Here is a larger picture of the blastocyst. The cells on the outside that become the cord and the placenta and the blue cells in the inside

We call them pluripotent or totipotent and they have the potential of becoming anything. Every cell in your body come from those cells.

What are Stem Cells? The Hierarchy of How They Develop

The Hierarchy of Stem Cells

Here’s the hierarchy of how those cells develop.

You start with that blue cell on the top right, the totipotent or pluripotent cell and it’s going to differentiate into different cell lines that become the different organ systems.

On the left, we have those that become all the blood cells and those are not just the red blood cells but also all the immune cells that are floating around your body.
On the right side, we have the cell lines that will become the various organs; the muscles and the nerves and the bones and all the other tissues that make up your body. The organ cells again, another name for them are somatic cells.

Why are stem cells important? All the Organs in Your Body Have Stem Cells

Stem Cells in the Human Body

Here we have a diagram that is depicting the fact that all the organs in your body have those green stars in them and those green stars are a small percentage of that organ that are in fact stem cells.

The stem cells of that organ are in charge of regenerating that organ and replacing the cells that are no longer functioning at peak efficiency and in fact are programmed to die and be replaced.


  1. Anzalone R, Opatrilova R, Kruzliak P, Gerbino A and La Rocca G. Mesenchymal Stromal Cells From Wharton’s Jelly (WJ-MSCs): Coupling Their Hidden Differentiative Program to Their Frank Immunomodulatory Phenotype. 2018;20:271-279.
  2. Vangsness CT Jr, Sternberg H, Harris L. Umbilical Cord Tissue Offers the Greatest Number of Harvestable Mesenchymal Stem Cells for Research and Clinical Application: A Literature Review of Different Harvest Sites. 2015 Sep;31(9):1836-43.
  3. Watson N, Divers R, Kedar R, Mehindru A, Mehindru A, Borlongan M, Borlongan C. Discarded Wharton’s Jelly of the Human Umbilical Cord: A Viable Source for Mesenchymal Stem Cells. 2015 Jan;17(1):18–24.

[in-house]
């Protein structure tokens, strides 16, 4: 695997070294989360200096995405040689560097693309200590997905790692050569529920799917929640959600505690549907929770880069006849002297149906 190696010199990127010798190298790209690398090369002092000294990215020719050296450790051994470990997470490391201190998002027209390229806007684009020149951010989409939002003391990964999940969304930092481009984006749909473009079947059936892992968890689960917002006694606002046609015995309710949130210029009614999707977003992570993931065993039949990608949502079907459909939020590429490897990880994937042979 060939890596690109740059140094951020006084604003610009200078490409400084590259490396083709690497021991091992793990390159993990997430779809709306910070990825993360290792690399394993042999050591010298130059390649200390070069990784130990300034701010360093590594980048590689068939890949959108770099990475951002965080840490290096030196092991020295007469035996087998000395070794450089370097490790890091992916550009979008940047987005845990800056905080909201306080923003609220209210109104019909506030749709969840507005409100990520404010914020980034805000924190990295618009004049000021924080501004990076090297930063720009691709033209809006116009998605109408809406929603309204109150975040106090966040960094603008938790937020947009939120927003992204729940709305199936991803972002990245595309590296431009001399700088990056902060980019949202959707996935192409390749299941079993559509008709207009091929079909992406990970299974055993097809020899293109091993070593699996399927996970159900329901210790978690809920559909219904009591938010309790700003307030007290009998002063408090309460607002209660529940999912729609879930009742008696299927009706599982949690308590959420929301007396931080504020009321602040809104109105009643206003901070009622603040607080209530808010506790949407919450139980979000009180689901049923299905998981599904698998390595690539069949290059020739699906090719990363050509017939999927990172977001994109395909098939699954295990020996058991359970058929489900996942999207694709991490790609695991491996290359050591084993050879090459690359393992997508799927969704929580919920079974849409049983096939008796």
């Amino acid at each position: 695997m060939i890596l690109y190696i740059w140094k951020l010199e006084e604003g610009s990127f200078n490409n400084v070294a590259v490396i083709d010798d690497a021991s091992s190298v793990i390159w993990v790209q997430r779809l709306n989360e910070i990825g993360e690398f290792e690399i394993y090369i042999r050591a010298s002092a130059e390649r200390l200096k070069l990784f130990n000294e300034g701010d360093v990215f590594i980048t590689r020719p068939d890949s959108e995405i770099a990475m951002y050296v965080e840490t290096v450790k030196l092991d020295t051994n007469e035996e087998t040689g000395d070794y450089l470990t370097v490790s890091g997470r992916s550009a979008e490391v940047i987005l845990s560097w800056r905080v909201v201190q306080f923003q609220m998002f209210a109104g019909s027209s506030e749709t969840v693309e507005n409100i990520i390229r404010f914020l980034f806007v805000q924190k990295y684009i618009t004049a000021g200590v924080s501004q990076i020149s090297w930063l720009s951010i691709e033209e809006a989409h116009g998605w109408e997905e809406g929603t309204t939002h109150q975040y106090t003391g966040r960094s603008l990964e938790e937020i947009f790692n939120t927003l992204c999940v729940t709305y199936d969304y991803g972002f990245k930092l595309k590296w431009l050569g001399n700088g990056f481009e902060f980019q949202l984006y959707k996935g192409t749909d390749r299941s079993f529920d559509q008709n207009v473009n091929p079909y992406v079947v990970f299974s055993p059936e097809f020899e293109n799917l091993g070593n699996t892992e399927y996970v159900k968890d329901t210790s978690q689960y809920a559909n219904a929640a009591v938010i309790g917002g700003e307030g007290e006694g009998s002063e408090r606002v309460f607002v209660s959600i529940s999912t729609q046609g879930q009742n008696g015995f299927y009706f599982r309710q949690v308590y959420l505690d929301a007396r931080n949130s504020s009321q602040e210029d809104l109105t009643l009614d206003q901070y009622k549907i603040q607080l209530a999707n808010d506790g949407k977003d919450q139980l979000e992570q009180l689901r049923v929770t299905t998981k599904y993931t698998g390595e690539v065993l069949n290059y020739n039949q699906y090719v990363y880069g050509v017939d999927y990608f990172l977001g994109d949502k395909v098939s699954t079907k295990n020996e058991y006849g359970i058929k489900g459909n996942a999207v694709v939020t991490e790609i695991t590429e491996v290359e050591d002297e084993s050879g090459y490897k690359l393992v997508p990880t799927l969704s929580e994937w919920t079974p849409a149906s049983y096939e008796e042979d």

4. Kalaszczynska I, Ferdyn K. Wharton’s Jelly Derived Mesenchymal Stem Cells: Future of Regenerative Medicine? Recent Findings and Clinical Significance. 2015, Article ID 430847, 11 pages.
  5. Davies J, Walker J, Keating A. Concise Review: Wharton’s Jelly: The Rich, but Enigmatic, Source of Mesenchymal Stromal Cells. 2017 Jul;6(7):1620–1630.
  6. Weiss M, Troyer D. Stem Cells in the Umbilical Cord. 2006;2(2):155–162.
  7. Erices A, Conget P, Minguell J. Mesenchymal Progenitor Cells in Human Umbilical Cord Blood. 2000 Apr;109(1):235-42.
  8. Shawki S, Gaafar T, Erfan H, El Khateeb E, El Sheikhah A, El Hawary R. Immunomodulatory Effects of Umbilical Cord‐Derived Mesenchymal Stem Cells. 2015 Jun;59(6):348-56.
  9. Arutyunyan I, Elchaninov A, Makarov A, Fatkhudinov T. Umbilical Cord as Prospective Source for Mesenchymal Stem Cell-Based Therapy. 2016;2016:6901286.
  10. SubramanianA, Fong C, Biswas A, Bongso A. Comparative Characterization of Cells from the Various Compartments of the Human Umbilical Cord Shows that the Wharton’s Jelly Compartment Provides the Best Source of Clinically Utilizable Mesenchymal Stem Cells. 2015 Jun;10(6):e0127992
  11. Ilic D, Polak JM. Stem Cells in Regenerative Medicine: Introduction. 2011;98:117-26.
  12. Sanchez-Ramos J. Stem Cells from Umbilical Cord Blood. 2006 Nov;24(5):358-69.
  13. Low CB, Liou YC, Tang BL. Neural Differentiation and Potential use of Stem Cells from the Human Umbilical Cord for Central Nervous System Transplantation Therapy. 2008 Jun;86(8):1670-9.
  14. Herranz AS, Gonzalo-Gobernado R, Reimers D, Asensio MJ, Rodríguez-Serrano M, Bazán E. Applications of Human Umbilical Cord Blood Cells in Central Nervous System Regeneration. 2010 Mar;5(1):17-22.
  15. Zarrabi M, Mousavi SH, Abroun S, Sadeghi B. Potential uses for Cord Blood Mesenchymal Stem Cells. 2014 Winter;15(4):274-81.
  16. Kabataş S, Civelek E, İnci Ç, Yalçınkaya EY, Günel G, Kır G, Albayrak E, Öztürk E, Adaş G, Karaöz E. Wharton’s Jelly-Derived Mesenchymal Stem Cell Transplantation in a Patient with Hypoxic-Ischemic Encephalopathy: A Pilot Study. 2018 Oct;27(10):1425-1433.
  17. Sadlik B, Jaroslawski G, Puszkarz M, Blasiak A, Oldak T, Gladysz D, Whyte G. Cartilage Repair in the Knee Using Umbilical Cord Wharton’s Jelly–Derived Mesenchymal Stem Cells Embedded Onto Collagen Scaffolding and Implanted Under Dry Arthroscopy. 2018 Jan;7(1):e57–e63.
  18. Kim DW, Staples M, Shinozuka K, Pantcheva P, Kang SD, Borlongan CV. Wharton’s Jelly-Derived Mesenchymal Stem Cells: Phenotypic Characterization and Optimizing Their Therapeutic Potential for Clinical Applications. 2013 May 31;14(6):11692-712.
  19. Nagamura-Inoue T, He H. Umbilical Cord-Derived Mesenchymal Stem Cells: Their Advantages and Potential Clinical Utility. 2014 Apr 26;6(2):195–202.
  20. Kalaszczynska I and Ferdyn K. Wharton’s Jelly Derived Mesenchymal Stem Cells: Future of Regenerative Medicine? Recent Findings and Clinical Significance. 2014 Dec.

Share this entry